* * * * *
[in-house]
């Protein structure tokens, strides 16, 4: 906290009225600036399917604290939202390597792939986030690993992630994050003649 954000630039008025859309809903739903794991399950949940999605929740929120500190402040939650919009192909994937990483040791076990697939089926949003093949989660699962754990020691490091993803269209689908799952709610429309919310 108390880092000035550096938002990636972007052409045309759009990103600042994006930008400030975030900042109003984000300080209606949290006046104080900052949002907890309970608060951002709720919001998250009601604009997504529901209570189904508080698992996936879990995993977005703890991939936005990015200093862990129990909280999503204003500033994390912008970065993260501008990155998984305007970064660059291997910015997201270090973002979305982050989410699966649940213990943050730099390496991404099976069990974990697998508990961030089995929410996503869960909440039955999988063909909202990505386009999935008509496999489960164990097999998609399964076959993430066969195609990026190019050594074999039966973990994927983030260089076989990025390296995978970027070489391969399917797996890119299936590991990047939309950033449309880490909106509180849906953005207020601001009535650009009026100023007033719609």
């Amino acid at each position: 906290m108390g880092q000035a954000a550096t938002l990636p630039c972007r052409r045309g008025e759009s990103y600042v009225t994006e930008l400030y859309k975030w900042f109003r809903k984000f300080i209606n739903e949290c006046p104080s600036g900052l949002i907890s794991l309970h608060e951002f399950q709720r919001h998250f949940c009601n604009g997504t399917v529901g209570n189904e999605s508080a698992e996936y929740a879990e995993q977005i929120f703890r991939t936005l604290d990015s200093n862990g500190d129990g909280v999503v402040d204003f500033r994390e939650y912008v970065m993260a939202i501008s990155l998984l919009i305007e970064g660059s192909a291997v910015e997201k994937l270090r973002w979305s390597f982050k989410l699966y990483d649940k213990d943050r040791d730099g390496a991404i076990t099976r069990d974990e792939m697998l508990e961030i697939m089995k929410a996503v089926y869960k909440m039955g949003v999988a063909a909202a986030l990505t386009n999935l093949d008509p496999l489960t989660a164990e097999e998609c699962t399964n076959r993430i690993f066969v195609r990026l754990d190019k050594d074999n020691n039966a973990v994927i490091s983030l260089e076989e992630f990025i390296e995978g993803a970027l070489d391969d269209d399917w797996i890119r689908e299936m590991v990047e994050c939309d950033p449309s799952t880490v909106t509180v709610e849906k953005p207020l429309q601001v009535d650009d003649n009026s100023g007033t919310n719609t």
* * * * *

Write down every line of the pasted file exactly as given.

[in-house]
């Protein structure tokens, strides 16, 4: 906290009225600036399917604290939202390597792939986030690993992630994050003649 954000630039008025859309809903739903794991399950949940999605929740929120500190402040939650919009192909994937990483040791076990697939089926949003093949989660699962754990020691490091993803269209689908799952709610429309919310 108390880092000035550096938002990636972007052409045309759009990103600042994006930008400030975030900042109003984000300080209606949290006046104080900052949002907890309970608060951002709720919001998250009601604009997504529901209570189904508080698992996936879990995993977005703890991939936005990015200093862990129990909280999503204003500033994390912008970065993260501008990155998984305007970064660059291997910015997201270090973002979305982050989410699966649940213990943050730099390496991404099976069990974990697998508990961030089995929410996503869960909440039955999988063909909202990505386009999935008509496999489960164990097999998609399964076959993430066969195609990026190019050594074999039966973990994927983030260089076989990025390296995978970027070489391969399917797996890119299936590991990047939309950033449309880490909106509180849906953005207020601001009535650009009026100023007033719609």
């Amino acid at each position: 906290m108390g880092q000035a954000a550096t938002l990636p630039c972007r052409r045309g008025e759009s990103y600042v009225t994006e930008l400030y859309k975030w900042f109003r809903k984000f300080i209606n739903e949290c006046p104080s600036g900052l949002i907890s794991l309970h608060e951002f399950q709720r919001h998250f949940c009601n604009g997504t399917v529901g209570n189904e999605s508080a698992e996936y929740a879990e995993q977005i929120f703890r991939t936005l604290d990015s200093n862990g500190d129990g909280v999503v402040d204003f500033r994390e939650y912008v970065m993260a939202i501008s990155l998984l919009i305007e970064g660059s192909a291997v910015e997201k994937l270090r973002w979305s390597f982050k989410l699966y990483d649940k213990d943050r040791d730099g390496a991404i076990t099976r069990d974990e792939m697998l508990e961030i697939m089995k929410a996503v089926y869960k909440m039955g949003v999988a063909a909202a986030l990505t386009n999935l093949d008509p496999l489960t989660a164990e097999e998609c699962t399964n076959r993430i690993f066969v195609r990026l754990d190019k050594d074999n020691n039966a973990v994927i490091s983030l260089e076989e992630f990025i390296e995978g993803a970027l070489d391969d269209d399917w797996i890119r689908e299936m590991v990047e994050c939309d950033p449309s799952t880490v909106t509180v709610e849906k953005p207020l429309q601001v009535d650009d003649n009026s100023g007033t919310n719609t």